Odds are, every single person in Oklahoma has a different method of cooking steak. And as if it couldn't get confusing enough, the metrics differ on everything from seasoning to cook temp, and no two are the same.

They say that when a man turns thirty, he has to either get way into WWII or grilling meats. I got into both. While I've left smoking meats until my forties, I've been experimenting with grills for the last decade. Over that time, I've had all sorts of steaks prepped and cooked differently, so I can confidently say--there is no single correct way to cook a proper steak.

It all depends on the cut and quality.

While I'm sure most people would just love to throw down any given weekend on some A5 Kobe Japanese wagyu, that's not the world we live in. Sometimes you can splurge for the prime cuts, but some choice cuts taste better.

Take ribeyes vs chuckeyes. The humble chuckeye was always called 'The Butcher's Ribeye' because it tastes exactly like a ribeye, but only cost $1.99/pound. Well, they used to be cheap, now they're as much as ribeyes which negates the purpose of buying them anyway.

Fatty cuts of meat do pretty well when you dry-brine them in the fridge for a few hours. A little salt and pepper, or your preferred pre-packaged steak seasoning sprinkled on, they let it sit and melt flavors in the icebox. By the time you pull that steak off the grill, it's beyond delicious.

As much as I love a good long dry-brine, it doesn't work for all steaks. Especially when there's not enough fat to liquefy dry salt. Leaner cuts need a little tenderizing, so wet-marinading it in Worcestershire or your preferred marinade for a few hours can do wonders for the overall taste.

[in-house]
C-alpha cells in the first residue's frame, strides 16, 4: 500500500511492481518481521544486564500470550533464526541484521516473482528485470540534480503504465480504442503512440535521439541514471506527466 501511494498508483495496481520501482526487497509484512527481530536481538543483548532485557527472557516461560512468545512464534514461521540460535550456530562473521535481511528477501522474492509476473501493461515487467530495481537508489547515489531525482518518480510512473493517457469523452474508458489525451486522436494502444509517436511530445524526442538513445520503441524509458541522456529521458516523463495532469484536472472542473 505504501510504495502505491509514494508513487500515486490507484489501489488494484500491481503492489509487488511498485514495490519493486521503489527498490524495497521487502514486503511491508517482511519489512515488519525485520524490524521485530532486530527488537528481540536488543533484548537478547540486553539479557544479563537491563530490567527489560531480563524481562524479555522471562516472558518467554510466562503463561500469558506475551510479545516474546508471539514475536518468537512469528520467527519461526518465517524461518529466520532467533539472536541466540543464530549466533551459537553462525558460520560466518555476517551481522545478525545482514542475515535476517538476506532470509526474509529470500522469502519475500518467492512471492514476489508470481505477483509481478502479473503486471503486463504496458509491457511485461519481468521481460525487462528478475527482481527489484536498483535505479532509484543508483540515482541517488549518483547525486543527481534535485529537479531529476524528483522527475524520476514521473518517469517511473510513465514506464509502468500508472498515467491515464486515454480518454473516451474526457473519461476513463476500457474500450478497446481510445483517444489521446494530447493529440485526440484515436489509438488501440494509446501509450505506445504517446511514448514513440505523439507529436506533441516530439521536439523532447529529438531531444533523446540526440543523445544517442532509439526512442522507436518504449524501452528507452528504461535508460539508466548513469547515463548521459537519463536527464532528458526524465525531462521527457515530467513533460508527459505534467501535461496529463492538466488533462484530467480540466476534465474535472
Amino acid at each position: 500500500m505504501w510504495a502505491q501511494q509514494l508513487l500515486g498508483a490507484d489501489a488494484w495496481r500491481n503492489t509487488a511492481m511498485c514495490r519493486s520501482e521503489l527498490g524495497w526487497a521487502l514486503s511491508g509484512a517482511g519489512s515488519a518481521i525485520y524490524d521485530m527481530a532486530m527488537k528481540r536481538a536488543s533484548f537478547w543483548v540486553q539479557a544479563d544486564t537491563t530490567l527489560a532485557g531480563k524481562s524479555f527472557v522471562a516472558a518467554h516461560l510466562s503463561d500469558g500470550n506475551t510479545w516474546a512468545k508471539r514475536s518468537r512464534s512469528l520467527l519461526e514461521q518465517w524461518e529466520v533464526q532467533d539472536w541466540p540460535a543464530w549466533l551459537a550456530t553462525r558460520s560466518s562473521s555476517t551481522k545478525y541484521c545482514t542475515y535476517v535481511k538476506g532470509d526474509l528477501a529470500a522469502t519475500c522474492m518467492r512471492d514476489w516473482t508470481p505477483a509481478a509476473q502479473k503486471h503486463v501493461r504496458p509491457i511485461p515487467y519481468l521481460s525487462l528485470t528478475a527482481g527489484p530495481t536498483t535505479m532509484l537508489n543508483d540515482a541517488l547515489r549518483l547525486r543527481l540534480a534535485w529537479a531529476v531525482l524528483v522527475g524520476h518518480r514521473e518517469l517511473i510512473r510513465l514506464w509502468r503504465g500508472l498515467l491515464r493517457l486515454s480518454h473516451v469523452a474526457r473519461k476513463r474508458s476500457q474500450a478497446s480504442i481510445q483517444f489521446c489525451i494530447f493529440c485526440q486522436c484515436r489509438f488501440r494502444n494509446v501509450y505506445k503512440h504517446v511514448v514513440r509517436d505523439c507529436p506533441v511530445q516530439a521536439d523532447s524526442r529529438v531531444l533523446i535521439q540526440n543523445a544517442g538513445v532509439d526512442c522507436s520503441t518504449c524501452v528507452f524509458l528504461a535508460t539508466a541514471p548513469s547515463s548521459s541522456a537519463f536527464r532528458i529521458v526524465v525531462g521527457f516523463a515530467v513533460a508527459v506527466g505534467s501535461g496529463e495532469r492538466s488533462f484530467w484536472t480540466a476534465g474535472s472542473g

What about the cook?

Your cook skills totally matter. You can prep five identical steaks the same way, but you'll get completely different tastes if you cook them five different ways.

Gas grills don't impart much flavor. Charcoal and pellet grills do. Some prefer cooking over an open fire, a waste of good meat, while others prefer a pan sear/oven finish. Same steak, different tastes.

I like to set my steaks out for at least an hour on the counter to warm up a bit. This not only means less time on the grill, but it's easier to get your desired end result. It also means you'll have a more tender steak since you won't be nuking the exterior trying to get the doneness you want inside.

Meat thermometers are a must, well, for me they are. I've watched Critter just poke around on a steak with his fingers and they come out pretty perfect every time... I don't have that skill, yet.

She thicc.

The thickness of your steak matters too. If you're used to cooking thin grocery store steaks all the time, when you do splurge on meat market/butcher shop cuts that push that thickness up to two inches, it's not going to cook the same way you're used to.

I bought some thick strip steaks for the Memorial Day weekend. After getting my sear on them, I had to move them to the top rack to basically bake themselves up to a medium doneness. Five minutes on the grill, ten minutes on the rack. It was strange, but they turned out amazing.

Had I chosen ribeyes for the weekend, I could have probably let them finish on the grill grates. There's just so much fat to render in those cuts, odds of burning are less.

All the same, I've cooked skirt steak directly on lump charcoal before, and it turned out amazing too.

How do you do it?

It was enough to make me curious how you like your steak. Do you always buy the same steaks at the grocers? Do you have it down to a science? Are you the grill-master of masters?

Share your secrets and pass them on to the next generation.

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